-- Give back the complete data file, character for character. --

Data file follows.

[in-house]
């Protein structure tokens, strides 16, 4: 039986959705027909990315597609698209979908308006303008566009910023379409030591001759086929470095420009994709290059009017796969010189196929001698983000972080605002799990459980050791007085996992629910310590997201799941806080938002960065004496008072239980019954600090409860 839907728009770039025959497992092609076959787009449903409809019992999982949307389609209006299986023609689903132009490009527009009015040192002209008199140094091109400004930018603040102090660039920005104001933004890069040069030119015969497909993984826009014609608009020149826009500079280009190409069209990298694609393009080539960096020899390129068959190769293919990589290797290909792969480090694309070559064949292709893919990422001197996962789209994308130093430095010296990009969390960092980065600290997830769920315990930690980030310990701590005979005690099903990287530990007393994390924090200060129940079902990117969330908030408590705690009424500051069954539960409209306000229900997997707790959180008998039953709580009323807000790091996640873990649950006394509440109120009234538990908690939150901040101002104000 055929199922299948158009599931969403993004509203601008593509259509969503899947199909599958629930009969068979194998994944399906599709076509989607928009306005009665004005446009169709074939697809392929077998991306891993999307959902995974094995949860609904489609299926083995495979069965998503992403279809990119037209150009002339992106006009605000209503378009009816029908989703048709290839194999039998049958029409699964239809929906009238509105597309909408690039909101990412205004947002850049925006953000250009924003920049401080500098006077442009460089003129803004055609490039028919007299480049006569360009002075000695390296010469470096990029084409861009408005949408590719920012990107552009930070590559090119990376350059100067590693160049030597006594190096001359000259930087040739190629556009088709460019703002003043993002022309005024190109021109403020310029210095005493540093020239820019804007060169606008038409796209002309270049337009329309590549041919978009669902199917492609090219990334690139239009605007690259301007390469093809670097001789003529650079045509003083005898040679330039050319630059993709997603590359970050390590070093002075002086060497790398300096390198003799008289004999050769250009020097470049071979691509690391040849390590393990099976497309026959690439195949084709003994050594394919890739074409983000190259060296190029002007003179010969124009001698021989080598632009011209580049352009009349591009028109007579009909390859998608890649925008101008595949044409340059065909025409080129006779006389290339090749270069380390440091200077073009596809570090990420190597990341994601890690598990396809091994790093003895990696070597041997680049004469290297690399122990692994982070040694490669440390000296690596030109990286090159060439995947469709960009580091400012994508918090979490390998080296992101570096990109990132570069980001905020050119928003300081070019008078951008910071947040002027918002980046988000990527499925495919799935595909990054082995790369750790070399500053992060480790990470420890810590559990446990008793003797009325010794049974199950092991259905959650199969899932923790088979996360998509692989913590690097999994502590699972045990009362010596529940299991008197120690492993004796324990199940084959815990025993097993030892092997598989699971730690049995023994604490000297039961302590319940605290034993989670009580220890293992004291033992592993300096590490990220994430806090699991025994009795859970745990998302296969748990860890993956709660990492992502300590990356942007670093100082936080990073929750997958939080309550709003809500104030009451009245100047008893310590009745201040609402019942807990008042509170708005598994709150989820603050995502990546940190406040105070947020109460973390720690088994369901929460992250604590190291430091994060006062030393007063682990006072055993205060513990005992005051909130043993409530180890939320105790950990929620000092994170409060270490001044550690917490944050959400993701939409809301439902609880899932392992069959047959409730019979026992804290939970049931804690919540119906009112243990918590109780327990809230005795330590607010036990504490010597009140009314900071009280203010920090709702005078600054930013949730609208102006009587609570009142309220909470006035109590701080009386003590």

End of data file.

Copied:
[in-house]
């Protein structure tokens, strides 16, 4: 039986959705027909990315597609698209979908308006303008566009910023379409030591001759086929470095420009994709290059009017796969010189196929001698983000972080605002799990459980050791007085996992629910310590997201799941806080938002960065004496008072239980019954600090409860 839907728009770039025959497992092609076959787009449903409809019992999982949307389609209006299986023609689903132009490009527009009015040192002209008199140094091109400004930018603040102090660039920005104001933004890069040069030119015969497909993984826009014609608009020149826009500079280009190409069209990298694609393009080539960096020899390129068959190769293919990589290797290909792969480090694309070559064949292709893919990422001197996962789209994308130093430095010296990009969390960092980065600290997830769920315990930690980030310990701590005979005690099903990287530990007393994390924090200060129940079902990117969330908030408590705690009424500051069954539960409209306000229900997997707790959180008998039953709580009323807000790091996640873990649950006394509440109120009234538990908690939150901040101002104000 055929199922299948158009599931969403993004509203601008593509259509969503899947199909599958629930009969068979194998994944399906599709076509989607928009306005009665004005446009169709074939697809392929077998991306891993999307959902995974094995949860609904489609299926083995495979069965998503992403279809990119037209150009002339992106006009605000209503378009009816029908989703048709290839194999039998049958029409699964239809929906009238509105597309909408690039909101990412205004947002850049925006953000250009924003920049401080500098006077442009460089003129803004055609490039028919007299480049006569360009002075000695390296010469470096990029084409861009408005949408590719920012990107552009930070590559090119990376350059100067590693160049030597006594190096001359000259930087040739190629556009088709460019703002003043993002022309005024190109021109403020310029210095005493540093020239820019804007060169606008038409796209002309270049337009329309590549041919978009669902199917492609090219990334690139239009605007690259301007390469093809670097001789003529650079045509003083005898040679330039050319630059993709997603590359970050390590070093002075002086060497790398300096390198003799008289004999050769250009020097470049071979691509690391040849390590393990099976497309026959690439195949084709003994050594394919890739074409983000190259060296190029002007003179010969124009001698021989080598632009011209580049352009009349591009028109007579009909390859998608890649925008101008595949044409340059065909025409080129006779006389290339090749270069380390440091200077073009596809570090990420190597990341994601890690598990396809091994790093003895990696070597041997680049004469290297690399122990692994982070040694490669440390000296690596030109990286090159060439995947469709960009580091400012994508918090979490390998080296992101570096990109990132570069980001905020050119928003300081070019008078951008910071947040002027918002980046988000990527499925495919799935595909990054082995790369750790070399500053992060480790990470420890810590559990446990008793003797009325010794049974199950092991259905959650199969899932923790088979996360998509692989913590690097999994502590699972045990009362010596529940299991008197120690492993004796324990199940084959815990025993097993030892092997598989699971730690049995023994604490000297039961302590319940605290034993989670009580220890293992004291033992592993300096590490990220994430806090699991025994009795859970745990998302296969748990860890993956709660990492992502300590990356942007670093100082936080990073929750997958939080309550709003809500104030009451009245100047008893310590009745201040609402019942807990008042509170708005598994709150989820603050995502990546940190406040105070947020109460973390720690088994369901929460992250604590190291430091994060006062030393007063682990006072055993205060513990005992005051909130043993409530180890939320105790950990929620000092994170409060270490001044550690917490944050959400993701939409809301439902609880899932392992069959047959409730019979026992804290939970049931804690919540119906009112243990918590109780327990809230005795330590607010036990504490010597009140009314900071009280203010920090709702005078600054930013949730609208102006009587609570009142309220909470006035109590701080009386003590």